In Adolph v. Uber Technologies, the California Supreme Court considered the following question: Does an aggrieved employee who has been compelled to arbitrate his or her individual claim under California’s Private Attorneys General Act (“PAGA”) still maintain statutory standing to pursue non-individual PAGA claims in court? The answer? Unanimously, yes.
Erik Adolph was an Uber Eats driver for Uber Technologies, Inc. (“Uber”) and was bound by an arbitration provision in Uber’s technology services agreement, which required him to arbitrate on an individual basis almost all work-related claims he might have against Uber. The agreement also contained a PAGA waiver, stating in relevant part, “To the extent permitted by law, you and Company agree not to bring a representative action on behalf of others under [PAGA] in any court or in arbitration.” The agreement also contained a severability clause, which stated that if the PAGA waiver were found unenforceable, it could be severed from the agreement without impacting the arbitration provision or attempts to arbitrate remaining claims on an individual basis, as well stating that representative PAGA actions must be litigated in court.
Adolph sued Uber, alleging the Company misclassified him and other delivery drivers as independent contractors rather than as employees and thus, wrongfully failed to reimburse them for necessary business expenses in violation of the Labor Code and the Unfair Competition Law. Adolph later amended his original complaint to add a claim for civil penalties under PAGA. The trial court granted Uber’s motion to compel arbitration of Adolph’s individual claims and dismissed the class action claims. Adolph subsequently filed a second amended complaint, retaining only the PAGA claim for civil penalties. The trial court granted Adolph’s request for a preliminary injunction, which kept the arbitration from proceeding. Uber filed another motion to compel arbitration, which the trial court denied. Uber then filed separate appeals regarding both the injunction and the denial of the second motion to compel arbitration, which were consolidated and affirmed by the Court of Appeal. Uber then filed a petition for review with the California Supreme Court.
After Uber appealed to the California Supreme Court, the U.S. Supreme Court decided Viking River Cruises, Inc. v. Moriana, which held that the Federal Arbitration Act (“FAA”) preempted California’s rule that “PAGA actions cannot be divided into individual and non-individual claims” where the parties agreed to arbitrate individual claims. Under this holding, PAGA claims could be split into individual and non-individual (i.e., representative) claims, and individual PAGA claims could be compelled to arbitration. However, the Viking River Court concluded that without individual claims, a PAGA plaintiff would lack standing to pursue representative claims and that those claims would then need to be dismissed. Justice Sonia Sotomayor, while concurring with the majority opinion, noted that the Supreme Court’s understanding of California law could be incorrect regarding whether a plaintiff had standing to pursue representative claims once the plaintiff’s individual claims were ordered to arbitration.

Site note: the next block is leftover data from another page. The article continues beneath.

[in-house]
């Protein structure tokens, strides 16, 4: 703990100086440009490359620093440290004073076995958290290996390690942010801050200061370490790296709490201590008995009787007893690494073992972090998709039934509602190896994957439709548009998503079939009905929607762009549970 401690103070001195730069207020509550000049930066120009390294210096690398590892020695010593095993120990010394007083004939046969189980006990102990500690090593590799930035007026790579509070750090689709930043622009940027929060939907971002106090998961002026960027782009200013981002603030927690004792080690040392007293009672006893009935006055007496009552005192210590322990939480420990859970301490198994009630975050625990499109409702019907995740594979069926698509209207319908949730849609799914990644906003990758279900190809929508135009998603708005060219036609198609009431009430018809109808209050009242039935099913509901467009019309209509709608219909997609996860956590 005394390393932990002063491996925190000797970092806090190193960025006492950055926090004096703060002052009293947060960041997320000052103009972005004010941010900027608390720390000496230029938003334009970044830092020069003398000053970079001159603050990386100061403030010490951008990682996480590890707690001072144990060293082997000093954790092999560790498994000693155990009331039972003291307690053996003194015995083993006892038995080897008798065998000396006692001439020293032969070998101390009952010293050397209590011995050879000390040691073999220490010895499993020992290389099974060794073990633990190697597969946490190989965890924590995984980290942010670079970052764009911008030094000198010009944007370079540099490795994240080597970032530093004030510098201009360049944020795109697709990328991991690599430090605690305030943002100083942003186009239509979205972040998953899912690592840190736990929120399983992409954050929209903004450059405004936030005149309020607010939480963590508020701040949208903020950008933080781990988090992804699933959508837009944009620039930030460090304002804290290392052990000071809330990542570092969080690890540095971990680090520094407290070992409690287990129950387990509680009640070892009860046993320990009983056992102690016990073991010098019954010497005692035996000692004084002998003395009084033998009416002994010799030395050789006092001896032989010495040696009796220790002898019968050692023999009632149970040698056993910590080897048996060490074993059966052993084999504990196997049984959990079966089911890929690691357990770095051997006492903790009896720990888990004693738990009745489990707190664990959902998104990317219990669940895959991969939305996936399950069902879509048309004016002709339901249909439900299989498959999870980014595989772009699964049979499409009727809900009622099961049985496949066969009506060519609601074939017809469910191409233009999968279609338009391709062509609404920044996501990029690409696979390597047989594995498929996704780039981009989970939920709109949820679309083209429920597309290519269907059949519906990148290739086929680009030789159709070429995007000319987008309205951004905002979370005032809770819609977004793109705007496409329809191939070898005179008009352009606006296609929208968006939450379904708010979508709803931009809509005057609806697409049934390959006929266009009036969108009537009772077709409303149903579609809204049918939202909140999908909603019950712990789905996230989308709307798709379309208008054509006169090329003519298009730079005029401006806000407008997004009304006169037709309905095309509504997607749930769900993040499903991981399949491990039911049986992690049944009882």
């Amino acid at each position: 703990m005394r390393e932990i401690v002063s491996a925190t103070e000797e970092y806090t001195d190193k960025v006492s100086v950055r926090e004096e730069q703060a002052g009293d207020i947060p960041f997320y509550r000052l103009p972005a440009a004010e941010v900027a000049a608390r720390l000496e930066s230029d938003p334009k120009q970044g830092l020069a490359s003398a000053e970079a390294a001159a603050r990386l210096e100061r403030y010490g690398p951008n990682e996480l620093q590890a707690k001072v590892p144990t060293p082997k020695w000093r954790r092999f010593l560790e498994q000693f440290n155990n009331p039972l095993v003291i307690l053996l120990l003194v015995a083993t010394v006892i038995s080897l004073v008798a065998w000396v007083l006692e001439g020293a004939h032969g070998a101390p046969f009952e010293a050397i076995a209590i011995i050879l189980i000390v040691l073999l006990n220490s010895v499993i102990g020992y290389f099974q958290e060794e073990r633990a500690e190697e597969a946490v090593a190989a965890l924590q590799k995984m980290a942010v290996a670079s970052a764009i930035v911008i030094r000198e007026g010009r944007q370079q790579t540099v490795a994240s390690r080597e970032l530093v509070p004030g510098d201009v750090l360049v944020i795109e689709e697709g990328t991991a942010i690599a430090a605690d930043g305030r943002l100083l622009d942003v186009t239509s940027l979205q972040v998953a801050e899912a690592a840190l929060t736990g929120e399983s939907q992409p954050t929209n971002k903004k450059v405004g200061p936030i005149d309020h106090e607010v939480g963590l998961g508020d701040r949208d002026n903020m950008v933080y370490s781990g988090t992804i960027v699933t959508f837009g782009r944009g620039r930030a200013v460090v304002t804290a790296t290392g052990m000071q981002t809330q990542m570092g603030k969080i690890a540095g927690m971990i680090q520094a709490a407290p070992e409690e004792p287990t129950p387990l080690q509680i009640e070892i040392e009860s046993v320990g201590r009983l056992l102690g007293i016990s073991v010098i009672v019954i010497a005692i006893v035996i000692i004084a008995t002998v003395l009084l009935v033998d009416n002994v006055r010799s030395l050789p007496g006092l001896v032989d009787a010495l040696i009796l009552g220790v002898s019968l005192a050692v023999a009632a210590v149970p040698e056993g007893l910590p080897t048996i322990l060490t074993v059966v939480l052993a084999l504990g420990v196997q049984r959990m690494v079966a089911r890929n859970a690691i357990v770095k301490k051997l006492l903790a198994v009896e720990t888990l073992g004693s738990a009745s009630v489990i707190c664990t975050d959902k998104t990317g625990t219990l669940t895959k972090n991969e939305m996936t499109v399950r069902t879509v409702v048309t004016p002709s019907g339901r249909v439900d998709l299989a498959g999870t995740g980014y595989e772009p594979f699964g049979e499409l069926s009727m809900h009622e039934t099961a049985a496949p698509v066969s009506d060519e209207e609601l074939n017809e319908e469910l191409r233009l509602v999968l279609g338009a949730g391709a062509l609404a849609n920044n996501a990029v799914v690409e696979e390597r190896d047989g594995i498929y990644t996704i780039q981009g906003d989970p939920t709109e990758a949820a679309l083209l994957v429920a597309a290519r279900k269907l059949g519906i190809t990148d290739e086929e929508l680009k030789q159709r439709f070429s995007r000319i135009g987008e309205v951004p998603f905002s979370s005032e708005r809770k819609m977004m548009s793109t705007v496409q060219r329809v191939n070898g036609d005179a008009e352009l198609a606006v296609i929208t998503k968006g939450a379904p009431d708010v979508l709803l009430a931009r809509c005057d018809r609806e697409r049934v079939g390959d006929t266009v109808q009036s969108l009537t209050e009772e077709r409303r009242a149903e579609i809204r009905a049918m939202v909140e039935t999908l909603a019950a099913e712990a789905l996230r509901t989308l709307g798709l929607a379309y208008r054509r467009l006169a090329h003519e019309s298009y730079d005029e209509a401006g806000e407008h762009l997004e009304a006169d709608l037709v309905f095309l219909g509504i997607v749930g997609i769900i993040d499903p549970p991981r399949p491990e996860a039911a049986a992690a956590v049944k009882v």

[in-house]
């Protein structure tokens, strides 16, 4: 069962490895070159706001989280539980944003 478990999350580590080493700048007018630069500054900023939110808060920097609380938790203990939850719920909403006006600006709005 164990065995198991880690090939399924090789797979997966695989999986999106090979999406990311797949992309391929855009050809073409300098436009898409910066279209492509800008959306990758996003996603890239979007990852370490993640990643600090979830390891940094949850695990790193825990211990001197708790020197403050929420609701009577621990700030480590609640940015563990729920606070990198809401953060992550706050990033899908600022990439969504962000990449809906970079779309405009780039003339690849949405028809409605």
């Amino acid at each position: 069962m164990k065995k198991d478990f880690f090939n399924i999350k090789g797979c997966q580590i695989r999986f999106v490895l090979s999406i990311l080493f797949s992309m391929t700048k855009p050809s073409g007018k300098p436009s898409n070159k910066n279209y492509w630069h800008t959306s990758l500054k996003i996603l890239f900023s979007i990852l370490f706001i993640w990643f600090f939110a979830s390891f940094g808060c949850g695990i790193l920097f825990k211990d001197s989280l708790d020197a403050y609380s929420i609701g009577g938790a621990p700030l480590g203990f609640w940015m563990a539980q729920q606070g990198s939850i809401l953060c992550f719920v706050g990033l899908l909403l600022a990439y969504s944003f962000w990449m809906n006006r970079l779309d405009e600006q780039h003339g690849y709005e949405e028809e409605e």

After the Viking River decision was released, the California Supreme Court granted review to provide guidance on statutory standing under PAGA. In its Adolph decision issued on July 17, 2023, the Court unsurprisingly departed from Viking River in regard to its analysis of California law and held “[w]here a plaintiff has brought a PAGA action comprising individual and non-individual claims, an order compelling arbitration of the individual claims does not strip the plaintiff of standing as an aggrieved employee to litigate claims on behalf of other employees under PAGA.” Looking to the plain language of the statute, the Court noted that the statute only has two requirements for PAGA standing: someone who was employed by the alleged violator and against whom one or more of the alleged violations was committed. Moreover, the Court explained that it had previously declined to impose additional requirements not found in the statute, citing to its decision in Kim v. Reins International California, Inc. In that case, the Court held a worker is an “aggrieved employee” with standing to litigate PAGA claims on behalf of other employees upon sustaining a Labor Code violation committed by the employer, irrespective of whether the plaintiff later settles his own individual claims. Likewise, here, Adolph alleged that he experienced at least one Labor Code violation while driving for Uber, which is sufficient to confer standing to bring a PAGA action based on the labor code violations allegedly suffered by others.
Notably, the Court did not rule on whether court proceedings regarding the representative claims must be stayed pending the arbitration of individual claims, but it suggested a stay may be practical to allow an arbitrator to determine if an individual is in fact an aggrieved employee. Indeed, many trial courts have exercised their discretion to stay representative claims following the Viking River decision.
This decision leaves intact the open questions raised by Kim v. Reins regarding how to address PAGA claims in the context of severance and settlement agreements, given that a plaintiff retains standing to pursue PAGA claims on behalf of others after settling his own. California employers should review their arbitration agreements in light of Adolph and carefully consider the practical impact and limitations the decision will have on the benefits of arbitration.
We encourage you to reach out to one of the authors listed below or your Michael Best attorney with any questions or inquiries relate to this update.
 See Michael Best’s July 2, 2022 Client Alert for more details on the U.S. Supreme Court’s ruling in Viking River.